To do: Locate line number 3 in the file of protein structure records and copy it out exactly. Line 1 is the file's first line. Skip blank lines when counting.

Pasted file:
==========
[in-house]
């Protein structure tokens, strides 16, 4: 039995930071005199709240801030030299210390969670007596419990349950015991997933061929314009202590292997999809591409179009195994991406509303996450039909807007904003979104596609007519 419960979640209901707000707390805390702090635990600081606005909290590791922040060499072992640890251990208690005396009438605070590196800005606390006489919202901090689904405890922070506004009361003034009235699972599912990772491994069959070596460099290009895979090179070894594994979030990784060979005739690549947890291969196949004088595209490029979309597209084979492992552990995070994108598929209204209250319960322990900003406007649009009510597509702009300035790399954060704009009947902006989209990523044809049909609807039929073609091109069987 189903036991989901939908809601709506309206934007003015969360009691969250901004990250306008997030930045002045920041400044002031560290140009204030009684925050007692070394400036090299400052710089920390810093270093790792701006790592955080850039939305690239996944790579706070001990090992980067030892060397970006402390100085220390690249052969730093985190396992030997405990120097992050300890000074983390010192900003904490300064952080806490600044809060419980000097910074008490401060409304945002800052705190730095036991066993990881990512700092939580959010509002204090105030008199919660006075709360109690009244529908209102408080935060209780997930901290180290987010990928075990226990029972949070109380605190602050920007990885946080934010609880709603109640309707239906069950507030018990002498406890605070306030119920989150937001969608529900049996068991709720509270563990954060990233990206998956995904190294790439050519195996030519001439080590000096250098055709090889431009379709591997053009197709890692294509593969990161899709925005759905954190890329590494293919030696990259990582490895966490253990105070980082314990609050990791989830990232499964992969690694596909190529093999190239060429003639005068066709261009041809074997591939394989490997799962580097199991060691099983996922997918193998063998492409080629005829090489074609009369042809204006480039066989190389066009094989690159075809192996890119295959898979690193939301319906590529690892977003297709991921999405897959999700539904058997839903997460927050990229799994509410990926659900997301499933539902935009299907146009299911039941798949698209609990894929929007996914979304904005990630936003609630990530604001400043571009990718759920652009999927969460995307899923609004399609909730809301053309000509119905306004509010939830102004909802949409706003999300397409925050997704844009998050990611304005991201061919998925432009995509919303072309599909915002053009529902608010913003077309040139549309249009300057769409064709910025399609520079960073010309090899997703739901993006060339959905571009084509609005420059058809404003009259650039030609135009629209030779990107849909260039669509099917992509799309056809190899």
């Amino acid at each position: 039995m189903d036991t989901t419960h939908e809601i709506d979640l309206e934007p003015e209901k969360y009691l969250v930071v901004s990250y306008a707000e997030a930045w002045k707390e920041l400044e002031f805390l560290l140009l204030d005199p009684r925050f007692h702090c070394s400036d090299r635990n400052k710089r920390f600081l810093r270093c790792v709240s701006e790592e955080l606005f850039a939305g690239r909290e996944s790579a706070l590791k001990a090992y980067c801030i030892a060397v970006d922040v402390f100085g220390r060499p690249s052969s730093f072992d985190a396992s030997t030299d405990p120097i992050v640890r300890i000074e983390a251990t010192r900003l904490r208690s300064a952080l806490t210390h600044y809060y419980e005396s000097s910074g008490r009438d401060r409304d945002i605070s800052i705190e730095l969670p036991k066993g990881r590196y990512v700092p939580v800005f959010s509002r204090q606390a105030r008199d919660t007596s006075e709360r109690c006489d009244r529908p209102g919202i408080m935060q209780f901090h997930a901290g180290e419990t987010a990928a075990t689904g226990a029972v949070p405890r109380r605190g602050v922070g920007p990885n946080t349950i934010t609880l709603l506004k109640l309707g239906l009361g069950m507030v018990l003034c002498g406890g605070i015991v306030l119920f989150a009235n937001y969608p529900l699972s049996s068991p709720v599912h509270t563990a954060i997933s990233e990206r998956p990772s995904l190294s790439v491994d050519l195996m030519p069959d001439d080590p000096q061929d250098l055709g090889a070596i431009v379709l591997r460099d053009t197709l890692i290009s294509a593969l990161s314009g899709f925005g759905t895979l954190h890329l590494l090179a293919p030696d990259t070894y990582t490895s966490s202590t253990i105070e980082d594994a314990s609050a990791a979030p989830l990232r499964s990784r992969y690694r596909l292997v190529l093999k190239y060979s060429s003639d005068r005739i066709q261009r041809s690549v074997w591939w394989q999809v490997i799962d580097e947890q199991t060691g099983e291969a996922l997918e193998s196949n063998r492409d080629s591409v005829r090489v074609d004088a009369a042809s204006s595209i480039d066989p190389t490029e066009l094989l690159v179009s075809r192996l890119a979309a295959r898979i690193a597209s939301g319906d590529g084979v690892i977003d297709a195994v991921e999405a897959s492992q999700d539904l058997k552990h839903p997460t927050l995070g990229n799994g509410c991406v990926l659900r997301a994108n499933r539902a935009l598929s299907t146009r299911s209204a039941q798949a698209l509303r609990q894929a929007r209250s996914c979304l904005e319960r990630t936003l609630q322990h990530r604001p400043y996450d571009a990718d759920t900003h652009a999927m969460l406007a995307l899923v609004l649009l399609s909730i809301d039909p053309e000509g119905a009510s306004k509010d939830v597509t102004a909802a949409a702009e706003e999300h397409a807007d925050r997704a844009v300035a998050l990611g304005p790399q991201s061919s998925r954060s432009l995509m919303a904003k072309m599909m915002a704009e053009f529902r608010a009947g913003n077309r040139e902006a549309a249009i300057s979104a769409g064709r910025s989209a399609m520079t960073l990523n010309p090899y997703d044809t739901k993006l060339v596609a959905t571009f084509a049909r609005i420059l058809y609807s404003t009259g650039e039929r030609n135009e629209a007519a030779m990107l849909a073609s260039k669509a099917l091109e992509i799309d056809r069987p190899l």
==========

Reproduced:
């Amino acid at each position: 039995m189903d036991t989901t419960h939908e809601i709506d979640l309206e934007p003015e209901k969360y009691l969250v930071v901004s990250y306008a707000e997030a930045w002045k707390e920041l400044e002031f805390l560290l140009l204030d005199p009684r925050f007692h702090c070394s400036d090299r635990n400052k710089r920390f600081l810093r270093c790792v709240s701006e790592e955080l606005f850039a939305g690239r909290e996944s790579a706070l590791k001990a090992y980067c801030i030892a060397v970006d922040v402390f100085g220390r060499p690249s052969s730093f072992d985190a396992s030997t030299d405990p120097i992050v640890r300890i000074e983390a251990t010192r900003l904490r208690s300064a952080l806490t210390h600044y809060y419980e005396s000097s910074g008490r009438d401060r409304d945002i605070s800052i705190e730095l969670p036991k066993g990881r590196y990512v700092p939580v800005f959010s509002r204090q606390a105030r008199d919660t007596s006075e709360r109690c006489d009244r529908p209102g919202i408080m935060q209780f901090h997930a901290g180290e419990t987010a990928a075990t689904g226990a029972v949070p405890r109380r605190g602050v922070g920007p990885n946080t349950i934010t609880l709603l506004k109640l309707g239906l009361g069950m507030v018990l003034c002498g406890g605070i015991v306030l119920f989150a009235n937001y969608p529900l699972s049996s068991p709720v599912h509270t563990a954060i997933s990233e990206r998956p990772s995904l190294s790439v491994d050519l195996m030519p069959d001439d080590p000096q061929d250098l055709g090889a070596i431009v379709l591997r460099d053009t197709l890692i290009s294509a593969l990161s314009g899709f925005g759905t895979l954190h890329l590494l090179a293919p030696d990259t070894y990582t490895s966490s202590t253990i105070e980082d594994a314990s609050a990791a979030p989830l990232r499964s990784r992969y690694r596909l292997v190529l093999k190239y060979s060429s003639d005068r005739i066709q261009r041809s690549v074997w591939w394989q999809v490997i799962d580097e947890q199991t060691g099983e291969a996922l997918e193998s196949n063998r492409d080629s591409v005829r090489v074609d004088a009369a042809s204006s595209i480039d066989p190389t490029e066009l094989l690159v179009s075809r192996l890119a979309a295959r898979i690193a597209s939301g319906d590529g084979v690892i977003d297709a195994v991921e999405a897959s492992q999700d539904l058997k552990h839903p997460t927050l995070g990229n799994g509410c991406v990926l659900r997301a994108n499933r539902a935009l598929s299907t146009r299911s209204a039941q798949a698209l509303r609990q894929a929007r209250s996914c979304l904005e319960r990630t936003l609630q322990h990530r604001p400043y996450d571009a990718d759920t900003h652009a999927m969460l406007a995307l899923v609004l649009l399609s909730i809301d039909p053309e000509g119905a009510s306004k509010d939830v597509t102004a909802a949409a702009e706003e999300h397409a807007d925050r997704a844009v300035a998050l990611g304005p790399q991201s061919s998925r954060s432009l995509m919303a904003k072309m599909m915002a704009e053009f529902r608010a009947g913003n077309r040139e902006a549309a249009i300057s979104a769409g064709r910025s989209a399609m520079t960073l990523n010309p090899y997703d044809t739901k993006l060339v596609a959905t571009f084509a049909r609005i420059l058809y609807s404003t009259g650039e039929r030609n135009e629209a007519a030779m990107l849909a073609s260039k669509a099917l091109e992509i799309d056809r069987p190899l």